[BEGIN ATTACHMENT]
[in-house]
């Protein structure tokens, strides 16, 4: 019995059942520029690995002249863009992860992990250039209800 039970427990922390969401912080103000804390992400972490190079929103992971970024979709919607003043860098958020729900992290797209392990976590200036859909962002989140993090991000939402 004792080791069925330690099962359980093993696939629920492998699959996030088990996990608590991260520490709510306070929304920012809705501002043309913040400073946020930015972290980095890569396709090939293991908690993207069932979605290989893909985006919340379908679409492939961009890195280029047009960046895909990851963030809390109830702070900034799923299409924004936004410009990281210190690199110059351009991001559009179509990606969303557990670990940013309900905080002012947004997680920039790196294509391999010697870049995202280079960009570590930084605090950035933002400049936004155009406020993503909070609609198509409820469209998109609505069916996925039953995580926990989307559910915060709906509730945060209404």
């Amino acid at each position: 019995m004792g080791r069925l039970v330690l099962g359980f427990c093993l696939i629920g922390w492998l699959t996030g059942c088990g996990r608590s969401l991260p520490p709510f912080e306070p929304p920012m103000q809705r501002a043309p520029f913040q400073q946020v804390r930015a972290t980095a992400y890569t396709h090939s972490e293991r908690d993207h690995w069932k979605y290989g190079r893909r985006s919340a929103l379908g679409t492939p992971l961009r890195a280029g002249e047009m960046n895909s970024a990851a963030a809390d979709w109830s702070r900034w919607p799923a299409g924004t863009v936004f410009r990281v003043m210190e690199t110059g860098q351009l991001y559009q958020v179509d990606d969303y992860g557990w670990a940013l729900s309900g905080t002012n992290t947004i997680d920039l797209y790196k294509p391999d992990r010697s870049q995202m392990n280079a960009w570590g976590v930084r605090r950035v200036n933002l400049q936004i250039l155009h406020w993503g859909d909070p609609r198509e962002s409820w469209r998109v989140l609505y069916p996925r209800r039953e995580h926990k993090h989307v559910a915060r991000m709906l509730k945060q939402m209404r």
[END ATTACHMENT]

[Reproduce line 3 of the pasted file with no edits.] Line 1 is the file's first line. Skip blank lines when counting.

């Amino acid at each position: 019995m004792g080791r069925l039970v330690l099962g359980f427990c093993l696939i629920g922390w492998l699959t996030g059942c088990g996990r608590s969401l991260p520490p709510f912080e306070p929304p920012m103000q809705r501002a043309p520029f913040q400073q946020v804390r930015a972290t980095a992400y890569t396709h090939s972490e293991r908690d993207h690995w069932k979605y290989g190079r893909r985006s919340a929103l379908g679409t492939p992971l961009r890195a280029g002249e047009m960046n895909s970024a990851a963030a809390d979709w109830s702070r900034w919607p799923a299409g924004t863009v936004f410009r990281v003043m210190e690199t110059g860098q351009l991001y559009q958020v179509d990606d969303y992860g557990w670990a940013l729900s309900g905080t002012n992290t947004i997680d920039l797209y790196k294509p391999d992990r010697s870049q995202m392990n280079a960009w570590g976590v930084r605090r950035v200036n933002l400049q936004i250039l155009h406020w993503g859909d909070p609609r198509e962002s409820w469209r998109v989140l609505y069916p996925r209800r039953e995580h926990k993090h989307v559910a915060r991000m709906l509730k945060q939402m209404r």